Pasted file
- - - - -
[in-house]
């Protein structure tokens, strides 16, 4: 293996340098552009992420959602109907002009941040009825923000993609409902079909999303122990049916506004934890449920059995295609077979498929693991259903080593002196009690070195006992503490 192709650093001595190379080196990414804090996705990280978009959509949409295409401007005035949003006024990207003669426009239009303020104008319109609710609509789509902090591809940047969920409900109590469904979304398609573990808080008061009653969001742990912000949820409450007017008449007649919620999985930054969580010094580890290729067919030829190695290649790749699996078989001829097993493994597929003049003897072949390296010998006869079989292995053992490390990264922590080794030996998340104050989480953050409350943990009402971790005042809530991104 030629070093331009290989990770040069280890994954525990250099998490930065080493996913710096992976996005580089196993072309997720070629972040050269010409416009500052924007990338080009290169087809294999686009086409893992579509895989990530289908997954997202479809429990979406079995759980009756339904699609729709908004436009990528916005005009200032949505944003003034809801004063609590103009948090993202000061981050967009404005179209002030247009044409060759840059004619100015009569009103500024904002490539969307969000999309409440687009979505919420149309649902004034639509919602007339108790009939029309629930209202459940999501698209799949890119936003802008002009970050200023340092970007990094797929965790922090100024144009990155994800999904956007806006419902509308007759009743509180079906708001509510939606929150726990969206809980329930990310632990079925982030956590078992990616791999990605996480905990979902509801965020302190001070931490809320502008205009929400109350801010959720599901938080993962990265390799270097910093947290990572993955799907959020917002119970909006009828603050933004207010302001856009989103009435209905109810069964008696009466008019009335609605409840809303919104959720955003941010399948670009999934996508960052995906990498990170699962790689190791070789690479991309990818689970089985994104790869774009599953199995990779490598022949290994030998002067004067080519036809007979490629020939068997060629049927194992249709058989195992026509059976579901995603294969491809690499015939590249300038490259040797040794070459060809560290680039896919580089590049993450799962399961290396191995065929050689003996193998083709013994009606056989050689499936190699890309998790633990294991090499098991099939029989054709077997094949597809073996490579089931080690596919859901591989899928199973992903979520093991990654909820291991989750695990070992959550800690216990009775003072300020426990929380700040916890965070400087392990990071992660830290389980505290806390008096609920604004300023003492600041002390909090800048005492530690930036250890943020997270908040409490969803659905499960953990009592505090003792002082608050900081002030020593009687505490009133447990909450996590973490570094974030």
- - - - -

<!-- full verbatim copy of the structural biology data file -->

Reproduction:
[in-house]
């Protein structure tokens, strides 16, 4: 293996340098552009992420959602109907002009941040009825923000993609409902079909999303122990049916506004934890449920059995295609077979498929693991259903080593002196009690070195006992503490 192709650093001595190379080196990414804090996705990280978009959509949409295409401007005035949003006024990207003669426009239009303020104008319109609710609509789509902090591809940047969920409900109590469904979304398609573990808080008061009653969001742990912000949820409450007017008449007649919620999985930054969580010094580890290729067919030829190695290649790749699996078989001829097993493994597929003049003897072949390296010998006869079989292995053992490390990264922590080794030996998340104050989480953050409350943990009402971790005042809530991104 030629070093331009290989990770040069280890994954525990250099998490930065080493996913710096992976996005580089196993072309997720070629972040050269010409416009500052924007990338080009290169087809294999686009086409893992579509895989990530289908997954997202479809429990979406079995759980009756339904699609729709908004436009990528916005005009200032949505944003003034809801004063609590103009948090993202000061981050967009404005179209002030247009044409060759840059004619100015009569009103500024904002490539969307969000999309409440687009979505919420149309649902004034639509919602007339108790009939029309629930209202459940999501698209799949890119936003802008002009970050200023340092970007990094797929965790922090100024144009990155994800999904956007806006419902509308007759009743509180079906708001509510939606929150726990969206809980329930990310632990079925982030956590078992990616791999990605996480905990979902509801965020302190001070931490809320502008205009929400109350801010959720599901938080993962990265390799270097910093947290990572993955799907959020917002119970909006009828603050933004207010302001856009989103009435209905109810069964008696009466008019009335609605409840809303919104959720955003941010399948670009999934996508960052995906990498990170699962790689190791070789690479991309990818689970089985994104790869774009599953199995990779490598022949290994030998002067004067080519036809007979490629020939068997060629049927194992249709058989195992026509059976579901995603294969491809690499015939590249300038490259040797040794070459060809560290680039896919580089590049993450799962399961290396191995065929050689003996193998083709013994009606056989050689499936190699890309998790633990294991090499098991099939029989054709077997094949597809073996490579089931080690596919859901591989899928199973992903979520093991990654909820291991989750695990070992959550800690216990009775003072300020426990929380700040916890965070400087392990990071992660830290389980505290806390008096609920604004300023003492600041002390909090800048005492530690930036250890943020997270908040409490969803659905499960953990009592505090003792002082608050900081002030020593009687505490009133447990909450996590973490570094974030």